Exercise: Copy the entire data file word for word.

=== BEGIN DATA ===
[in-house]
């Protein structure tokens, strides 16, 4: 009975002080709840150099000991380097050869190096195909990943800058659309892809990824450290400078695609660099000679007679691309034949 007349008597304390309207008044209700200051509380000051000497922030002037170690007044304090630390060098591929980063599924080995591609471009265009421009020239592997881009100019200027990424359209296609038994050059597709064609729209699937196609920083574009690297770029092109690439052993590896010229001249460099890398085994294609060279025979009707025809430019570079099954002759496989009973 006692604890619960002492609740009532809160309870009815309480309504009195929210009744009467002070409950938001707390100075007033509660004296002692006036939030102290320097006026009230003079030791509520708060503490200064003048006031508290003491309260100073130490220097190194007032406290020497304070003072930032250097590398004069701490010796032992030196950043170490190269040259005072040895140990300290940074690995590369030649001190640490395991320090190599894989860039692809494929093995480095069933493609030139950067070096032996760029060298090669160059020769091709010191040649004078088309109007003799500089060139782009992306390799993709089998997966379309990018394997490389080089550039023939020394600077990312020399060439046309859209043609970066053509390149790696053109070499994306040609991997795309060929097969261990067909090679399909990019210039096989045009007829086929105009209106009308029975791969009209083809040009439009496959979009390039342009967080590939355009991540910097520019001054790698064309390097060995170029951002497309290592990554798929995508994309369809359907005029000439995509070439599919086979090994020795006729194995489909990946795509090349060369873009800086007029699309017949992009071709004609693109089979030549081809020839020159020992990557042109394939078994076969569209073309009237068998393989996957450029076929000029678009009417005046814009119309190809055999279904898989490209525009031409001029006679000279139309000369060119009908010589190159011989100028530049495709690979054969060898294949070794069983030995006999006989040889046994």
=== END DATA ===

[in-house]
């Protein structure tokens, strides 16, 4: 009975002080709840150099000991380097050869190096195909990943800058659309892809990824450290400078695609660099000679007679691309034949 007349008597304390309207008044209700200051509380000051000497922030002037170690007044304090630390060098591929980063599924080995591609471009265009421009020239592997881009100019200027990424359209296609038994050059597709064609729209699937196609920083574009690297770029092109690439052993590896010229001249460099890398085994294609060279025979009707025809430019570079099954002759496989009973 006692604890619960002492609740009532809160309870009815309480309504009195929210009744009467002070409950938001707390100075007033509660004296002692006036939030102290320097006026009230003079030791509520708060503490200064003048006031508290003491309260100073130490220097190194007032406290020497304070003072930032250097590398004069701490010796032992030196950043170490190269040259005072040895140990300290940074690995590369030649001190640490395991320090190599894989860039692809494929093995480095069933493609030139950067070096032996760029060298090669160059020769091709010191040649004078088309109007003799500089060139782009992306390799993709089998997966379309990018394997490389080089550039023939020394600077990312020399060439046309859209043609970066053509390149790696053109070499994306040609991997795309060929097969261990067909090679399909990019210039096989045009007829086929105009209106009308029975791969009209083809040009439009496959979009390039342009967080590939355009991540910097520019001054790698064309390097060995170029951002497309290592990554798929995508994309369809359907005029000439995509070439599919086979090994020795006729194995489909990946795509090349060369873009800086007029699309017949992009071709004609693109089979030549081809020839020159020992990557042109394939078994076969569209073309009237068998393989996957450029076929000029678009009417005046814009119309190809055999279904898989490209525009031409001029006679000279139309000369060119009908010589190159011989100028530049495709690979054969060898294949070794069983030995006999006989040889046994």